Iola Daily Register And Evening News from Iola, Kansas on January 14, 1933 · Page 2
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Iola Daily Register And Evening News from Iola, Kansas · Page 2

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Saturday, January 14, 1933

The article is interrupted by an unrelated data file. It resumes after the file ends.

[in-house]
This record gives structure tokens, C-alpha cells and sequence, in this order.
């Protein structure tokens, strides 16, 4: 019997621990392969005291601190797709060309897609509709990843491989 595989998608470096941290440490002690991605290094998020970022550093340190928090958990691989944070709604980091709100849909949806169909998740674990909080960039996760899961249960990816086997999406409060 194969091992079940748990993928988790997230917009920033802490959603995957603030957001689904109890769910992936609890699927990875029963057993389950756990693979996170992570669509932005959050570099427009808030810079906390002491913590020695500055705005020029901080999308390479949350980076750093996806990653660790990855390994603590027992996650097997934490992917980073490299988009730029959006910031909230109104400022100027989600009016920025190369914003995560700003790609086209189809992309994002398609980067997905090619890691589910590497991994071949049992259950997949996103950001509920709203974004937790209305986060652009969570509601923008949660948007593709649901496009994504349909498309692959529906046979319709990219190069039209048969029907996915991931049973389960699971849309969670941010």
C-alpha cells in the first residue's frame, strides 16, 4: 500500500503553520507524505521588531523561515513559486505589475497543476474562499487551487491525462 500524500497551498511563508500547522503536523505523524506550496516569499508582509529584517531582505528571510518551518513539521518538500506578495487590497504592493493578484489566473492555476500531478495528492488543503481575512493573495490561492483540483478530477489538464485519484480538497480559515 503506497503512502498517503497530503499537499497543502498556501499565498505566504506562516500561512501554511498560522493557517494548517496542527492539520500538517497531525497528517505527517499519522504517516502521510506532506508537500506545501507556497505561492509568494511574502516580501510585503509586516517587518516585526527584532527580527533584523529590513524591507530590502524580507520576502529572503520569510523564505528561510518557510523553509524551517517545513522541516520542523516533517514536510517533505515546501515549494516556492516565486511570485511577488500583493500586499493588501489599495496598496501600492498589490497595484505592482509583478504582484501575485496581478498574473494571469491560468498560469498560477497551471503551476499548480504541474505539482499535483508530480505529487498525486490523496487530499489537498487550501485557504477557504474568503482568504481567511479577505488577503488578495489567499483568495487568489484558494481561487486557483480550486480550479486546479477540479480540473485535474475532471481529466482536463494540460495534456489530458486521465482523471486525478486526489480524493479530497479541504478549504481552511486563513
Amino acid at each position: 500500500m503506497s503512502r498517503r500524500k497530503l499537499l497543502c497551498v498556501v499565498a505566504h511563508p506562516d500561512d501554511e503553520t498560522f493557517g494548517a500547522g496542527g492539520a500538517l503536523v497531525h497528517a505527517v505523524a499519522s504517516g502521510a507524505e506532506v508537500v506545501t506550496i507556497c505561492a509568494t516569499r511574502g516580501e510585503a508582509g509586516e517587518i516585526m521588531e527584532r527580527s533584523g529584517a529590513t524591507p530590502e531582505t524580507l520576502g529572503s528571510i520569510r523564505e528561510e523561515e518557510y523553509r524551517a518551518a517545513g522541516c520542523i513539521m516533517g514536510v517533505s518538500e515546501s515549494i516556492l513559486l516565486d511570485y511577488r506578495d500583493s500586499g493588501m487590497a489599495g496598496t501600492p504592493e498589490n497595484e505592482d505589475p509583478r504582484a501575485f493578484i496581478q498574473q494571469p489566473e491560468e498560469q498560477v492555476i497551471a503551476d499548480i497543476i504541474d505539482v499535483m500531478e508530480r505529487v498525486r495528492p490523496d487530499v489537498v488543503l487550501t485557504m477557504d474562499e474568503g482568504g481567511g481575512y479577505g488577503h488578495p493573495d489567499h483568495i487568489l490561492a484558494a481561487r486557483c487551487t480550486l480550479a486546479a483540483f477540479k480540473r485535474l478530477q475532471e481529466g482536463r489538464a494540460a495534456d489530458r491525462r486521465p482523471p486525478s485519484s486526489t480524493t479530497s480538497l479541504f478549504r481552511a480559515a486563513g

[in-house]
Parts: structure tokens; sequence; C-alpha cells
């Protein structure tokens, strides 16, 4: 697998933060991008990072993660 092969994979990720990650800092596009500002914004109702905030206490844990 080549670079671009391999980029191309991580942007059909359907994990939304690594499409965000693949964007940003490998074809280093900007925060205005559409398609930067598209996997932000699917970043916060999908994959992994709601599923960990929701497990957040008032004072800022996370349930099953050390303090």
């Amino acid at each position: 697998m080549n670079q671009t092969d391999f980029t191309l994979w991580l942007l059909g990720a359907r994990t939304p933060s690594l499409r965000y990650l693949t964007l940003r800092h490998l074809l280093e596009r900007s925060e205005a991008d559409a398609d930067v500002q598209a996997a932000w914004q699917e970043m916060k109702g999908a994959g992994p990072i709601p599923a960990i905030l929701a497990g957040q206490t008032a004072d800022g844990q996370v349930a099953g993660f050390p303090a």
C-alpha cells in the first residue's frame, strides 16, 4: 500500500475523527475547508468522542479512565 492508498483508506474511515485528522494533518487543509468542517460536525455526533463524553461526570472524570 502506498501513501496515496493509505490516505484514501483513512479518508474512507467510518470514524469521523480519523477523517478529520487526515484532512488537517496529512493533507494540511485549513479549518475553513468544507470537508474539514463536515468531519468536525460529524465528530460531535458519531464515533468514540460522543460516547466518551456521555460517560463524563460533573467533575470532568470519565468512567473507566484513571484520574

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V lOLA DAILY 6H.\S V. SCOTT Snta«d at tjio Ijln. KsnsaV P6%otSce as Second) Class^atter.f -Telephone ...J (Pnrata Branch. £iEchaDde ^ D«psrtmentk 18 Coaitectige All • SDl^SCRIPTIOS JIATES By Carrier in Iftla. Gw City, Lkllprpe,, 1 and IJssseijt. One Week : SIS'Cents One Year ..: J- . ....._ K.... $f .80 • BY MAIL i ,: Otitstdo Allen County • One Te»r .X *5.00 Six Months' : .i.;\..$3.50 "Three Monthii :..;.....$1.50 One Month 1 i ...... ...................50c In Alien Co(inty Onq Tesr ..... .........".'....$3.00 Six Montbi 1 : .....................,.....S1.7B Three Months .?1.00 • One Month 50e SlEJfBRR ASeOCrATEIl PlfcKflS The HeBiii(er carries the Associaccd frcss report by special leased wire. "Rie Associated' PreM: is e.xrlmlyely ehlitled (o iiw fur repnhliciitiuu of ail ncnn dixpntches credited^ to 4 o^! not otIierwl»c crtditcd in thi» paper, ud-felso Ihu looaLiiyws published herein. Al| riEhtH o( republri'atiun uf (pcclal i)ijii>atche« herein are nho gre^crvod. ninttb .iinnmitii .mimiatiwij*-*'*** Jlible fh0ugkt for Today ilTTMAN , ADJUSTMENTS: Look n not eyei^ m^n on his o^nTtbings. but every man also on the! things of dthere.—Phil; 2;4. ' Aceordto^ ;to Washingtoa dis-j • patches tlie T *to of the PhUippine I so-called '^Independence" blU was expected by everybody in Ciohgress. Why wa^ it expected? Because;, everybody in Congress knew that; President Hoover would not be a party; to the betrayal of a national ttust. ' . It is astonishing that Congress should deBbes^tely frame, and pass a measure which the members of that Gon0 "eK knew could hot be approved.Ijy a man with Courage ai\d with a sen^ttve cotisoience. Vet that is precisely what this Congress did. It not only passed such a • bill In the first placei but even after the President in a stinging message had called att^tioii to its in-equlties, its injustices' and its dangers, both to the Filipinos and to ourselves, this Congress passed the.bill oyer the ; vetol ; ^ Consider now the sequence of evei^ts whicli will follow if the prd- . visionB of tiic bill arc carried into : effect. The Philippine legislature must elect delegates to a oonstitu- tlonal convention. This convention must meet within a year. It must draft a constitution In th^ following year.. This constitution'must be republlcah in form, must contain a bill of rights and certain pl -ovisions for American Control of foreign pol- jlcy, fiscal affairs, tariffs, ' pending jfinal independence. The president jof the United States ]s Ut decide 'whether the constitution conforms to the requh-ements laid do|m. If he approves. the constitution, :the con-= stitutidn must within four mopths be submitt^ to the people- of the \islahdB, and if they approve it. their approval! is to be considered their final declslbn in favor of Scoepting independence. And ibijen the Filipinos; have irrevocably .committed then^elves to independence .then under {this biU tBings begin to happen to them. For teh y^ars! pending ^e time when th ^;Separation from, the If' ted States: shall become - absolute. ; they mu ^t ;continue to grant free j, trade to; American importers. But their owpitrade, with th^ United ' States isi Immediately subjict. to se- vfere restrfctlbns. Their .5 principal crop, sugar, is given a quo^ii of 800,000 tonsi. which may comti in duty free. The rest must pay thi Hawiey- Smoot rite. This amounts to cut- tliig oiffj two-fifths ofithe average free Phiilpplnc sugar exports to the United States during the;> past four years. hT?ifelr second great^ export coconut ;ofl, is 'cut downj"about a . thlrd.|*riieir trade in fibre|,'used for rope, bo ^d, etc.. is cut in half. Now . sugar,; c^oconut oil and fibres constitute nearly three-quarters of the trade of; the islands' with Ihe United Stat^. The bill proposes'to devastate this 'trade as soon as the Filipinos have, voted for a a^w constitution; ;They are forjjiddan to control their imports, and the United States pi^oposes to niln 'their ex! ports. ' ; . • . , i , But even this is not the worst. This blllpiovldcs thit as time goes on the «)rews already applied to Philippic trade shall be given another twist. Not only shall the Islands.- continue to adroit all imports. ttWi Uie United States free of duty; ;but at the end of six years they areicwnpelled to levy an osport tax onlany goods whic^ they still sell to us duty free,—aj^i export tax equlvaleht tb five perr -bent of the American duty. This ra^ is stepped Up eacliiyear until in the ninth year jt is 25"per cent. The revenues from the export taxes lire e^nxarkad for -the Sttfice of the Philij^ei debt. ' StaaUjr, ten years af^ they have adopted; their constitulSpn. twelve yeiars ajB«r the {lasBage ^f this \vick- 'ed laWi:<3te fWpinos 4»Bcome fhde- -ptitO^ Tliey Will Jave pasced ttu^)^ the "trka^^" ' geObi to assume national sovereign^' but which in la^t vrlU -eooaple^Bljr iuve bankruiri«d' them. As some, newspaper cci^^ntators^d: "They are to be fii^ ruined .and,'thenlb(^ra.ted,'' The foregoing are oiily * tew of the worst features Of thlB bad WU from the viewpoint of FiUptho filter- cat. ConBid»1ng the interest of the United States what can be said for abUl that imposas upon our government responsibility without authority? We are to have no control whatever ever FHipino for^i^ policies, and yet wc retain naval and military bases in the Islands and if foreign invasion should- be attempted we .should be obliged to resist it in order to protect our own interests. And this in a time of ferment throughout that whole section of the world which may change the iexlst- ing status almost over, night. The Pi'qsident did ' not. overstate the truth when he said: "Tliis legislation puts both our people and the Philippine people, not on the road to liberty and safety which we desire, but on the path leading to new and enlarged dangers to liberty and freedom itself" . From the day when the Philippine Islands became a possession of the United States -it has been the View of this paper that the best interest of the Filipino people as well as of the United States demanded that the Islands should remain perpetually miet; our soyereignty. But if i.hat policy is not to be followed, if the Filjpjne Republic is to be established as an independent and sovereign nation, then it ought to launched under conditions that that! pt the humble^.' The sieve of time saves many strange tilings: ndt THRIOLA DAILY REGISTER, SATURDAY EVENflTO, JANUARY 14.19331 me ^motU mchievaBents -cof .^cxeat men, taotUhe liittles :«Dd 'Uie fktof'' Ite fire dhir iobaritaiiee fnm^ the world th^t hail -passotf.' but hdiy and shei^ef^'s rhyme, some wise sayintr crtiihed in agtn^Dut oi Men rnhhiB heattiti tbettih^ of xro6, some frag- menft, of a sculptor's" dream—these thii^ aiie caui^t'and held, we know not how, a^'t^eh'us and h«lp'.its and guide li^ Apd gioilfy uK Whether it is chaileeijf soffes Wvine ifaVl-i tation thgt holds the UMoea frae- ments of the pUst, iot ictur ute Md benefit we t^nilot ey^h guete.' Allf we can do is to throw but the best hi us and let, it dtlft.lh the wind. * • * «> * • • « • • • «• • • • " ' - — We wer Sorey when we wer tould that Orand Pa TiCaleys cow was found ovfer In the Manger with her Neck Broke ft MJonday Mourning. Mr. and f Mre Maiey are fine, Oid Peoperand do all they can to help the ones! in tl\e Partley of thear children.; . •> Mrs SwapgBrt is Stayini; with Mrs Holder—Mr« Holder was abel to go out on the Porch A Monday. Mrs Spaneler called on her Mrs Swaggert; I9 a mod hurce and. a fin woman her Hbiaie bumet down a few years ago but She has no'ifel- Btlvs bear like many others She Is a Reader of the Re{;ister. We Read wher, the Devil was turend out-of Heaven in, lai*— We 11 you Just wait untlll Bud Hiir- ley get him—Sud is a kinde hearted. Man My Unchell was to ihitUl he let Som out in the Dining Hall ; ^nitbout a I Guard when It was' so itertbel warm and when he opened would give it the best possible ^ th^ Iron, dore they fled—arid he' chance to make a success (if its ven-. Said it would be the last time l?e ture, difficult at best. Thi^ bill does • Shpwed any charity to any oX them the very opposite of that.'It seems [-^'^^-I^^^-.^^'Pj,^^^^^^ to be deliberately designed to make {such a. pjaiije if 1 M \y?as mite an economic and financial audfpo- llticel wreck of the Islands before casttog them adrift. To our way of thinking the bill is cruel and unjust, the wicked betrayal, of a national trust, as barren of statesmanship as it is of idealism and honor. KEEP GUNS OUT OF REACH. There is little reason in this "day and age" for any private imofficial citizen to have a gun of any sort in his house. But if guns must be kept they should be kept out of reach of anyone except the responsible adult owner. As proof of this dictum soinebody has collected clippings about 28 so-calltd accidents; tliat resulted' fatally from the use of guns jsy children. Here is the list; One crawling infant tipped over a shot gun and killed its uncle. One. child eight years old killed a baby. One child eight years old killed n brother nine years old. One child of ten killed a child ot six. .. A boy of twelve killed his father in anger, using the rifle the father had given to him. Two boys ,15 years old quarrelled several days and then one shot the other dead. A T ^oman sitting in an automobile was killed by.a boy shooting at a target. There were five suicides of children . Keep your guns out of reach the children. of rogue so te.on the look oiit. Ben Gardner was a round a Tuesday with his Tea waggan. So' many are down with the Flue Dr Smith Said lie dreaded Jan as it was a foggy Moatb^nd a Death I <=viv«ti.r Rents nell-to; old Peopel and fcbies. and i J**? Sylvester Kents :'AWD USE. tH?M'«>R. ' • .5« THE WINP DRIFT on a ship at' sea is very insignificant, when compared with the drift on M aircraft in the. air. The combined forces of wind and current will drift a ship at only a fraction of the speed «t which the wind Is 'blowing. Th« aviator, however, must figure a 100 per cent drift in his craft, in a wind that frequently changes its velocity and direction at dlffeirent altitudes. - NEXT: \i'iiat city in the V. S. has the most trees for Us size? NEWS OF LAHARPE now this dry weather iiiakes it Plesant while Som are waddihg the Snow two foot deep in fcolrtdo. J Ralph has me Sep^ sonji of My Items ahd Som of c. P. editorials to make him keep in touch with Kans—rwhen ever you get a drink out of iaiim Creek you are hear to Stay. We only hope this year has tai^t many what charity was—th? Lord tould the Richi yong Man to help the Poor with his abuhdctncc he would not do it he tould him his Soul would be demanc^d of him that Night and thear was no fooling. 25 YEARS AGO Items from The IflMfJBter of January li, im , Jim Fann Sontb of XaHarpe— ' PersosJal Meiition, • Brlster's LAHARPE, Jan. 14.—Mrs. Adda Stennltt attended the LaHarpe hlph school chajjel program Friday morning and was a dinner guest of Mrs. Dalton Johnson and visiting other friends in the afternoon. Joe Sylvester has rented the Jim Brister farm south of LaHarpe. • Miss Faye Weast, Moran. spent Friday evening" with Miss Julia Livingston. H. V. Troxeil made a business trip to Kansas City Thursday evening. ' Miss Esther Moore Is spending the week end with Misy Alice Harris at her hoine northea.st of town. R. H. iMartcnson, Independence, Kas., was in town on business Friday afternoon. Ivy Bayless of this city has resigned as teacher of Prairie Center school west of Humboldt, and Miss Mae McWilliams has accepted the position. She began her duties yesterday. NAMES IN CHINA. In reading newspapers it is more comfortable to know how place names are pronounced. The Associated Press 9ends out the following, therefore, as a guide to the pronunciation of some new names that have recently come into dispatches reporting the troubles between China and Japan: Jehol—Rey-ho. emphasis on the • Rey. Shanhaikwan—Shan-hl-guan. Chlnwangtao — Chlng-wan-dow, i emphasis on the dow. ' Chlncho^—Chln-cho. emphasis i on the cho. , Peiping—-Bay-ping, emphasis on the Bay. Manchukuo—Man>;hu-go, emphasis on the go. From Other Papers LIFE AND PEATH. WUIiam Allen. White: However sweet life may be, death is its inevitable end. And in death there is no distinction of rank or title or power. The struggle and tragedy of life wc cannot understand, because ;We «re hi It and a part of it. We do not know what it all means, this pied cloth of joy and sorrow and sin and suffering that we weave and call life. Its pattern and its figure are too vast for our eyes. Only our faith sees that in some inscrutable way good is immortal and evil is impotent and dead. We ferf with a Wind hope that We are wtH-king together for some great end, in i^ome great plan: and as all animal life seems to be carrying inorganic matter higher and higher through the bloody battle of the forest and the sea, the lower succumbing to the. claw and jaw of the higher^ so we children of men are carrying something spiritual upward ddwly by the cruel.- grinding heart-latilakiQg combat of-life. We can see—even though We may not prove It—that grief fiertUlBes the woiSd and mn^t^ if sweeter uad fairer. We can s tiist amiles VOB gaoA, and ooui»ge,;{ though it fails for tlie hour, is a part of Obd's «temal jdac, And can loever: aose itself, any more timn any physi- •xaO. atom can lose itself, hameva 4t may change its tman ithrough <the ^ttsiibg Bges. A6 the qen^ee flow Ion ^ -mA .Df aU cnanfaiies txA \Sb& itardBeBt iinan^ success - levels ^wt^l i A deal was closed yesterday whereby J. Q. Roberts, editor and owner of the, LaHarpe Joirnial, disposed Of his pldnt to Will Datio and Cloyce W. Hamilton, two young men of that city. Mr. Roberts has successfully conducted .the Joiunial for the past several yeare; It being one of the foremost weekly iaapers m the county. Mr. Roberts will devote all of his time In the future to the duties ot postmaster. R. C. Brown, of the Brown Cigar store; has opened up the fii^t dipping factory ever located In this county. The laws in regiard to clipping factories are so stringent as to make it almost impossible to run a clipping factory in the smaller towns. Jim Clark deUvered. for .the <. <. 4. 4, «. <. <..<. «iParmer'.s Union Feed Store Friday 'evening. Mr. and Mrs. Abel Cook. Moran, visited Friday afternoon with Mrs. Dema Hammel and Mrs. Stout. Mrs.- C. A. Walker, Mrs. John Walton and Mrs. Leona Morrison called on Mr. and Mrs. Zeke Stansbury Thursday afternoon. Mrs. Stansbury's condition remains about; the same. Arthur Durerson, Chanute, was in town on business Friday afternoon and called on friends. The Women's Foreign Missionary (Ciety -met with Mrs. Harry Lacy giday afternoon. The meeting oriened by the president, Mrs. Stevenson, sang "The Kingdom is Coming." Prayer was offered ,by Mrs. J. >y. Howertoh. Roll Call was answered by thirteen members and one visitor. Mrs. Bert Johnson led the devotionals on "The Quenchless Thirst," followed by sentence [prayers." Mrs. Oifford gave the lesson in] the study book. T^c meeting closed with prayer by Mrs. Gifford. Refreshments were served by the l^t- «ss, Mrs. Lacy, to Mesdames ml- cox, Lowell Baumunk, J; H. Ciilbert- son. S. I. Gifford, Jennie Hagar.i O. b. Hartley, J. P. Heath, J: W. How- crton, Bert Johnson, Leona Morrison, Geo. Rose. Lester Knepp and Frank Stevenson. i i?he LaHarp^ girls team tied the Uniontown girls there Friday leven- Ing in a basketball game 30 all. Our boys last by a score Of 36 to 16. Chapel Friday momhig at the LaHarpe high school was conducted by Supt. J. H. Culbertson. A play dramatizhig the current dvents of 1838 was presented. It revived the leading happenings of th? year. Freddie Whlttaker played the, part of the old year, Donald Richardson the new yeSir, and other members of the civics class included >yilbur Smart, Kenneth, Stepliens, Dorothy Newton, Kenneth MoVey, Dorothy Stehnit. Clarence Wicklund. J and Ruth Culbertson. Slughig the group, announcemenU and a short pep meeting were other features of the progi-am. The Mw semester of the high school ^M) start Monday. Jan. 16. Mr. ana Mrs. M. C. Brown,, lola, were in LaHarpe Friday afternoon attending; to business. Mqfan—Thirteen street lamps have been equipped with gas burners and' fixtures. They make quite an improvement in the appearance of the town at night. The commissioner^ yesterday appointed J. R. dine trustee for Geneva township to fill a vacancy caused by the resignation of Mr. McAnulty who moved to another townfliip. P. ColglBxier and E. JW. Harris were the other candidates. TriBUty Methodist Church. Sunday schpol at 9:45 a. m. At 11 o'clock .conjmunion service will be held. Ejpwonli Leagues at 6:30 p. m.' Theme for evening service, "Love and the Cross." 6n Tuesday evening a special congregational penny supper will be served for benefit of our Boy Scout troop. The Sunday school and troop committee families are sponsoring this isilpper. The Scouts will give a demonstration Following this our superintendent, R. E, Gonion, will pWacih and hold the fourth 4U^i;t<erly c<u :Lr ference and appual meetiift. Let us have a splendid attendance. W. E. VAN PATTEN, Pastor. XABORATOSy AUTO HERE Skelly Oil ComiMUiy Machine Demonstrated to Students. • A complete labo^tory on wheels made a brief stop In lola Thursday, pausing on an extensive tour df the state of Kansas. It is a fully equipped motor car, traveling for Skelly oil company and making scientific road tesis of gasolines.. During its stay here, the car visited the high school, where Its modem apparatus was shown and dem- lOM. KANSAS Wilson Entertains BHdge Cinb ;'^Mlss Otha Witeon entertained the members of her bridge club;Thu^- tlay night in "her home. Miss Florence LUrater was given the high score favor. , Refreshments were served. Members attending werec Misses Mariana Ralston, Roberta Ralston,' Evelyn Goddard, and Florence^Lasater. . •: • • • Legion Amdliary Meets in Newly PSRtisbed Koons Th6 AhiiiWe&n Legiota auxlUary met Friday .afternoon at Memorial hall. This was the first meeting the auxiliary has held in its newly furnished room in .the hall. During the business meeting, presided over by Mrs. fi. T. English, the donation of two bed jae^ts to a veterans' hospital was reported. The auxll—j iary is still working on its membership drive. •<• • •> .' U. B. SpecUIs Meet ' fnth WK. Grove ' The United Brethren Special class met with Mrs. A. Z. Grove yesterday for ^n ail-day session. A covered dish luncheon was served at; xne o'clock and the time was spent quilting for Mrs. Grove. Mrs. Noah Ho^es was the assisting hostess. . M^. Cecil pMyer, president, conduct^ the busitaffis meeting and announced that the class had earned over $200 for the various depart­ ments'Of the chur«h dnrinr 1882.*| Plans were" made for a waffle supper to bfe held in about a week. Members attending were: Mesdames E. C. Thoroman. Mn. Chaiies Hook, Mrs: J.'M. KettermanV Mrs. Bemice McKeehan, Mrs. E. O. O'Neal, MiS.'IkJary PoW»ll Smith, Mrs. Arthur. Cofblenta. Mrt. W. E. Ajrling, Mrs. C. S. Bishop, Mrs; Ella Jacobs, Mrs. J. A. Morrison,' Mrs. J. E.'Nichols, Mrs. Ella A. MitChem, MrS. Mabd Manning, Mrs. J. A. Pisher, MIS : A. C . OUver, Mrs. Elbert Ayling. and Mrs. J. P. Khock, Wilbur Mitchem was a guest at the luncheon. . •:••>• Mrs. Nelson Ettiettatais At' Diiiner ' Mrs.C.-.W. Nelson entertained the following guests yesterday at a. birthday dinner in honor of her daughter, Bemice Davis: Mr. and Mrs. BiU Redell, Mr. and Mrs. Alex Anderson, Mr. and Mrs. Russell Anderson aiid son Russell, Mrs. Wrenn Gillette, all of Nevada, Mo.; Itlns. onstrated before students of the chemistry and physics classes. O. T. [Wayne Hopper, Brlstow, Okla.: Mrs. Ascue, Skelly research engineer, ex- LeRoy, Johnson and children Dean, plained the purposes of the various Bobby and Joann. Mrs. W. E. Set- meters, gauges, instruments and terstrom and daughter Virginia, Mrs. other scientific paraphernalia, and Ida Higginbotham, Mr. and Mrs. their appllOatlon to the gasoUne > Edgar Nelson, and Kathleen Nelson, tdsts he is making. ' -1 all of Elsmore. . • •am Mr. and Mrs. Bacon Entertain Mr. and Mrs. P.'E. B^con entertained last evening with a six o'clock diimer in hcmor of 'the sixth btrth- day of their son Richard. Guests were: Mr. and MIB . Roy Qriffltts and their daughter Vhrginla. ; R. N. A. Degree Staff Team Me «t8 The degree staff team of the Royal Neighbors lodge met at the home of Mrs. D. R. Lamoreau'last nglht, spendhig the evening playing games. Mrs. Lamoreauwas assisted by Mrs. P. C. Class in servin? refreshments to the following members: Mesdames E. J. Wright, J. H. Lamor- eeu. P. A. Wagttcr, J. Ji. Ketterman, Lulu Conover, M. AveriU. ®. E. Eastwood, B. F. Smith, Sam Taggart, J. A. Tompkins.- J. N. Bumslde. J. A. Morrison. J. F. HadlSy, H. D. Warren. A. t). young, and Miss Opal Taggart. • •> • Mies Van Hoozer Entertains Bridge Club •'The-We Slgna Phi Nothmg bridge club met last night at the home of Miss Zeta Van Hoozer, with Miss Helen Roberts as assistant hostess; The high score for the evening was held by Charlotte Thompson. Those present were Misses Mary C. iMay, Almarle Kinser, Margai-et Tromboldi Jessie Belle Allen, Berdlne Wheeler, Charlotte Thompson. Refreshments were served. • • <• Shower In Honor of Mr., and Mrs. Grieve Mr. and Mrs. J. G. Taylor entertained in their home Thursday night with a shower for Mr. and Mrs. Ivan Griev^.Cwho were recently married. Cai ^S; were played and a- quilt plet^ for the bride. Many lovely gifts were received which were arranged in a large baby basket decorated |ln blue and pink. Dainty refreshments were served to Messrs. and Mesdames Clyde Gordon, Ed Clark, Waldo Adams, Harty Manson, LawTcnce Gordon; Mrs. Fern Harmon, Mi-s. Ray Baker; Misses Katherine Clark, Nadtae Clark, Velma Grieve, Haeel Bell, Maxine Wolf, Alvene Glenn, Wanda May Adanis, Dorothy Adams; little Joan Taylor, "Scampy" Manson, and Gwftld Gordon. • • • B. P. W. Club Executive Board Meets The executive board of the B. P. W. club-met Thursday evening at the home of the president, Mis* Alice Miles. At the regular business session. Miss Theta Brewer, second dLstrlct dliiector, explained the program of the CJJnference to be held in Olathe Pebruary'U and 12 arid urged all members'to attend. Miss Miles read a letter from the third district dii-ector.urghig iEtU men^tEcrs of the club to attend the thh^ district convention 'in Independence. February 21 and 22. The next fcaeeting will be Pilday evening; a OiiMier at the Portland libtel. Thei : research committee. Miss Grace Klimey, chairnMLn; and [the thrift coinmittee, Mrs. Jessef Bell chahrman, will be in charge of *he prograrii. The following were present at jthe board meeting: Mesdames Alma Hale, Lydia Reynolds, Phila 'Erout, Mhmid AUe^, Jeese Bell, Sarah Bell. Misses Dbllte;^ Adams, Julia Jble- Clure. Nellie Walters, Thehna .Roberts. Maude McKlhney, JuUa ;>^iU- iamsoh, GftceReno. Theta BxTEWcr, Grace Kinnjy, .Ella Vezie. arid'Dora Langsford. .' • ' Loyal Leaders Class Meets The LoytrLeaders class of'the Christian churchi met yesterday ;aa- ernoon In: he social rooms of the church wit 1 Mrs. C. E. Williams. Mrs. J. B. I unham, Mrs. E. G. Dawson, and Mrs. Etta O'Connoi as hostesses. The' business meeting was conduc ,ed by Miss Bess Lincoln, president. Committees were ; appointed anci plans made for; the coming yea •. The program consist- ^ ed of games and a reading by-little^ Charles Printe dressed in- costume. Refreshmsnts Iwere served tb 18 members and two guests: Mrs. L. b. Cox and Ciiarles Frantz. Theinext meeting will, be"February 10-with Mrs. Ira B. Prantii. ' ' <• * • Pleasant Wbrkei^Glub Meets -; The• Plea«nt Workers club .met Thursday a; the Ijomc of Mrs. A. M.. Harrington With 12 . membew . and one visitor preset. The meeting was opened! "^-ith the club song" and roll, call wds answered by each one telling an jidd fact. Mrs. Russell Barnhart md Airs. G. D. Cottrell were placet on the fruit and ffowcr committee. After the meeting, which' was closed with the Lord's prayer; i-e- freshments were sei-ved to th6 following: Mesdamies Calloway, fiarn- hart, Ola CalloWay, Cottijell, "feilby, Pugh, Jones. Balrd. Ellis. Ralpi'i Ellis: one viiltbr, Mrs. Kato Binfeafd, and one child., Betty Calloway;,' The hostesses vtfere iSlrs. Harrington-and Enid Rous^i. Mr. Ralph EUis 5pent the afternoon with Mr. Harrington. The hextj meeting- will be iWith Mrs. cbttr^U January 26.. ,;' Rochester, Miqn.—Fred TwQgood, airplane p ,lot, says the old tfixlom should! be changed to "You ^ban't keep n: got d man up." Twogoodl who started his flying career in Kansas less than six $;ears ago, recently made his one hundredth forted landing. Only tvfb resulted in <irackups. n's Yield qulcicef* to double actio# of STAINl l;SS nov.', if you p-e'f.'i. AN IMFIQVEP Gas City Mettaodjlst !C»iVftfif. Morning service at JO o'olc-^-. theme, "Love and the Cross, ^sm- bolds of the Christian Life." Sunday school at U o!clock. Ju ^or League at 4:30 p. m- and ^inior League «t 6:30 j>. ijfi^ with dsvri^ Johnson as leader 'The' league ;is plamsfiig for a food sale, next Spin urday, j;»nufiry ai. i:.^ie foiurth quartexly cqnfePBiioe and .fUmual jmeeti^g .is to be .hq\d ipe^ Tuc|s4ay at Trinity. Plan to come. PaxitSl Deneen is to play for us. Come and hear the .xeports; Lndies' AUl will meet next IXrefdnewifly «t .^fic^s Mbr- jis'« and Wtocd^s. •W. E. -VAK P^ia^.-Pastor. LAM? BUL3S t$lHK>-60 Watt Honse Ligiiting, each ; ....10c 15-40^60 Watt Farm Lighting, each i..-.. 23c 50 Watt Drop Light Bnll>s, each 19c Auto Bnlhs 40 Per Cent . Disconnt. AHDSEf S £ S0N lola, 14 S. 'W;^htaicton _ Again Che'vrplet leads the way |o eco^ nomical tiraniportatipnl Chevrolet annoutices a greatly improved line of Chevrolet six-cylinder trucks-^ featuring a new cngjne. A new rear axle. A new frame. Many proptMive'cheuages in design and construction. And selling at ni^, greatly reduced prices ttiat only the world's largest .builder of cari and trucks could achieve. AH 1 V^-ton models are now powered by a rem&rkable new Six-Cylinder Special Truck Engine. Tliis is basically the same reliable powir plant of laist year-^biiit Chevrolet has made it even smoother, more powerful, and more economical by ihe addition ot.33 new improvements ai.d refinements. REDUCTIONS AS MUCIi AS H^.tonPiak.up^440 Sedan P«Uvery ^543 Half-ton Panel. ^530 131" Stake . . . ?6S5 1S7"Stake. . . f713 •I *AU prices l.o.b. Flin t, Mich. Specitl •qu/paiant titrai Low delivered prioea mad oaty G. Mi-A. C. terms. •——7 ; r-— :A ::.;:r— Chevrolet has also introduced an entirely, new type of rear axle with the outstan4i|Qg mechanical advantage :.of a four-i^iti|9h difiei<2i|ttl6l and a str&ddle-mounted pinion with btraring support on both sides. In addition, the ChevroiU 131>mch trtifek now lias a much stronger frame, •vAih di^^i heavier side members. The 1 ^-lon models; have a sturdier universal joiht.-'as well aslai'ger brakes, improyeii springs, aod a neW.lS-gailon fuel tank;. Nothinjg that Chevrolet has ever done before iti trucks can equal theimportancibr this announcement: 'As troti'ger, mbr e powtiiul, more durable stx-cyiiiiger line. Even more economioal ihah 't^^t year- And priced aa loW as (440!* CHEVROLET.MOTOR CO., DETROIT, MICH. I^hey'ye $iood |he !I|iine •EstAbUshed itefi m So. Waah. ;Fhx)n ^6& Cheprqlet S^k^a^^^ 339 Souttj: St. |r